For governor in Virginia, Terry McAuliffe

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Glenn Youngkin is not Donald Trump. And Terry McAuliffe is not Joe Biden. Yet, from the attack ads each of their campaigns has sponsored, one might think that their race to be the next governor of Virginia is a reprise of the 2020 presidential election. It’s not.

We urge voters to ignore the nasty caricatures and the negative ads that have flooded television, radio and social media networks. There are substantive policy differences between the candidates that should inform voter choice — even though each candidate brings experience and strengths to the race.

Youngkin, a Republican, is a personable, engaging, very successful former private-equity executive. He knows business and he knows finance. But he has no elected experience. As such, he has no governing track record on which voters can evaluate him. Instead, things he says now and has said before are the only means to measure his views. And for that, Youngkin has some challenges.

McAuliffe, on the other hand, is an experienced political executive, having served a successful term as Virginia’s governor from 2014-2018, who was barred from seeking immediate reelection by Virginia’s one-term law. He is, in the main, a centrist, focused on moderate-to-progressive health, safety and education positions. And he is a proven, reliable friend of the Jewish community and supporter of Israel.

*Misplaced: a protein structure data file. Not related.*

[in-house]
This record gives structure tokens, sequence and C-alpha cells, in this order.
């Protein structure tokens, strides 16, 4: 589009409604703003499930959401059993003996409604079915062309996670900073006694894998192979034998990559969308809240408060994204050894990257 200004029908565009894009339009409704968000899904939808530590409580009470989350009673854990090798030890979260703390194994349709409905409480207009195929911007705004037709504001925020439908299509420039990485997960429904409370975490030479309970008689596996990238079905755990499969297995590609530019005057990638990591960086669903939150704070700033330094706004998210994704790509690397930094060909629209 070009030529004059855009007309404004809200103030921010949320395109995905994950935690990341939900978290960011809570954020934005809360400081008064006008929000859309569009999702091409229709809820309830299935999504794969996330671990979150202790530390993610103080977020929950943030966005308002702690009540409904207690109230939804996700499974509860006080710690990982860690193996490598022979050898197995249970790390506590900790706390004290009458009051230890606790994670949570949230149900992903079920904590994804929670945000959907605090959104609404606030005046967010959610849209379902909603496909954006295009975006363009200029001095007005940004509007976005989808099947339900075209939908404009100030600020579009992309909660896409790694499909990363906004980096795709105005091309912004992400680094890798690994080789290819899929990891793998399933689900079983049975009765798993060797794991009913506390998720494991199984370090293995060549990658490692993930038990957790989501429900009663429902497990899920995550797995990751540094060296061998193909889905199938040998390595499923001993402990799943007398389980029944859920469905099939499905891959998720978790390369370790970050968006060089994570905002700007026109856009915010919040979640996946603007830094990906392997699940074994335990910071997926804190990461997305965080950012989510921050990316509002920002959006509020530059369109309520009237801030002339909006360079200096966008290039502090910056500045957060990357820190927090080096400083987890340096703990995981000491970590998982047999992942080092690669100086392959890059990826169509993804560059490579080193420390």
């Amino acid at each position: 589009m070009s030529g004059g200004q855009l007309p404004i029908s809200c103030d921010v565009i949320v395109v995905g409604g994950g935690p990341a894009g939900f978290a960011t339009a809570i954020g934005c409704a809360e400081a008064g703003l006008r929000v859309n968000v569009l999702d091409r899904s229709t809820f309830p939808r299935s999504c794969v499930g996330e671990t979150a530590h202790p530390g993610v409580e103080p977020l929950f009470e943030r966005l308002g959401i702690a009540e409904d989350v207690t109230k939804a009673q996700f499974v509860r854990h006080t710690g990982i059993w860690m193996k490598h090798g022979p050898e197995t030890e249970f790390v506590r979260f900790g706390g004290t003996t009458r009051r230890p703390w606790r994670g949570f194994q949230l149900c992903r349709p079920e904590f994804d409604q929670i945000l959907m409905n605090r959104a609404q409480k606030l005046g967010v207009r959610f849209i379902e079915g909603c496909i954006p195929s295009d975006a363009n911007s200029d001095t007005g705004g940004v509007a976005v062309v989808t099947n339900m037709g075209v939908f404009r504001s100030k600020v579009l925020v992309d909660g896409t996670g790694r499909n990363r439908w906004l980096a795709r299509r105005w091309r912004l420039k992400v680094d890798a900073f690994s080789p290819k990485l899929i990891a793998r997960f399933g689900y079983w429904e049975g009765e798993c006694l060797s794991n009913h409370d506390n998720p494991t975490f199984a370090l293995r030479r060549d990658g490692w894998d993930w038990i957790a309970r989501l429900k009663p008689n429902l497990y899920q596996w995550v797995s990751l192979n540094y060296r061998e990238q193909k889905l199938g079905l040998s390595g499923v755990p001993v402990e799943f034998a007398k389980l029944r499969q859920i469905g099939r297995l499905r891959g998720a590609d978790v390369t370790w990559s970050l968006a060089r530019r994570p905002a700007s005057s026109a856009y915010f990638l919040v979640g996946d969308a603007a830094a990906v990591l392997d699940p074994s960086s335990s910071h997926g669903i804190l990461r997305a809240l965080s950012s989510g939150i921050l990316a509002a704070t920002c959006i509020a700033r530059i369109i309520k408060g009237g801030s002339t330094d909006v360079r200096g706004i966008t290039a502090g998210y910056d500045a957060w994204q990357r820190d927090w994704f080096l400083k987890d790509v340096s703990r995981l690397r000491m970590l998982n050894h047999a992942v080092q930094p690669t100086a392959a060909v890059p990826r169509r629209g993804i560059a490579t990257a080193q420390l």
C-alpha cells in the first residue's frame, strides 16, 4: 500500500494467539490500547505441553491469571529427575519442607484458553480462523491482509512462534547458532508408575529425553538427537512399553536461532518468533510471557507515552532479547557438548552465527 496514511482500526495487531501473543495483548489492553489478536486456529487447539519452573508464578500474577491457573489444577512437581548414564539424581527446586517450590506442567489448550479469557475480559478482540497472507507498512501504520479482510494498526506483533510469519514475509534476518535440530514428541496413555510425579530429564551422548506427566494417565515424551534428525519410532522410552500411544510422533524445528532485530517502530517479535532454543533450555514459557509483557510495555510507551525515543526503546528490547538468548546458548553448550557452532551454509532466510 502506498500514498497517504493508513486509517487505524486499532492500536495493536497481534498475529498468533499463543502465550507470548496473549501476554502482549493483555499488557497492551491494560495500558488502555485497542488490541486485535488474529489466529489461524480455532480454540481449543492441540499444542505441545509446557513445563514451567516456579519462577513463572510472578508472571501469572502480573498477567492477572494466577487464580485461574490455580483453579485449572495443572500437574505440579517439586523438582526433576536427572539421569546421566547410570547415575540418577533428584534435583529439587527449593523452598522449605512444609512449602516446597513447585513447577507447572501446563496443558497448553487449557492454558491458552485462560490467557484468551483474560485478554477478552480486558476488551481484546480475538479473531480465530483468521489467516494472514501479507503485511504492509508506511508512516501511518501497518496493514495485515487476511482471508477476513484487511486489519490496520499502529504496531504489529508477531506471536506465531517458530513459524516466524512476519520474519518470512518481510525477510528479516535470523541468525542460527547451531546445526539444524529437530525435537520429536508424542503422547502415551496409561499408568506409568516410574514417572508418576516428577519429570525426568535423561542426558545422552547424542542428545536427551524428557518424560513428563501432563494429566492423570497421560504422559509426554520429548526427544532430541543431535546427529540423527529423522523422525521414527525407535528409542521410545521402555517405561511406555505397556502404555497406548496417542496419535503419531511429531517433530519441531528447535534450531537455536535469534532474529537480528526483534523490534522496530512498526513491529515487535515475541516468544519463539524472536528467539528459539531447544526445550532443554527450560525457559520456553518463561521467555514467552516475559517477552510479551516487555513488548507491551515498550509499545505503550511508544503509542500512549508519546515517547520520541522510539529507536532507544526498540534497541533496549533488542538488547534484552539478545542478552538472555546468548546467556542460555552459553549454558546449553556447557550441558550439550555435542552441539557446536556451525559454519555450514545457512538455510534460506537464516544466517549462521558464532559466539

We are troubled by positions Youngkin has taken on several important issues. For example, he opposes COVID vaccine mandates for hospital workers, teachers and state employees, arguing that vaccination is a personal choice, and has expressed a reluctance to enforce CDC health guidelines. Before his nomination he made clear that he favors a rollback of gun-control legislation, including a “red flag law” to take weapons away from dangerous individuals by a judge’s order. And he is on record, also before his nomination, as opposing “choice” in the abortion debate. Yet now, on these divisive issues, Youngkin refuses to commit — all in an apparent effort to retain the support of more moderate voters who support abortion rights and reasonable gun control.

The McAuliffe-Youngkin contest is important for Virginians, for obvious reasons. It is also being treated as a bellwether for the 2022 elections, in which Democrats are expected to be hit hard. A Democratic win in Virginia could strengthen party chances going forward. A Republican win in blue-leaning Virginia — which Biden carried by 10 points — would set off alarm bells in Democratic campaigns all over the country.

When we endorsed McAuliffe in 2013, during his first run for governor, we described him as “mainstream” and hoped he would use his persuasive skills to work with “a legislature that is likely to continue to be in Republican hands.” With Virginia’s legislature now led by Democrats, we again endorse Terry McAuliffe, in the hope that his solid pro-science, pro-Israel, pro-sensible gun control, pro-women’s right to choose positions will continue to be policy in the commonwealth.

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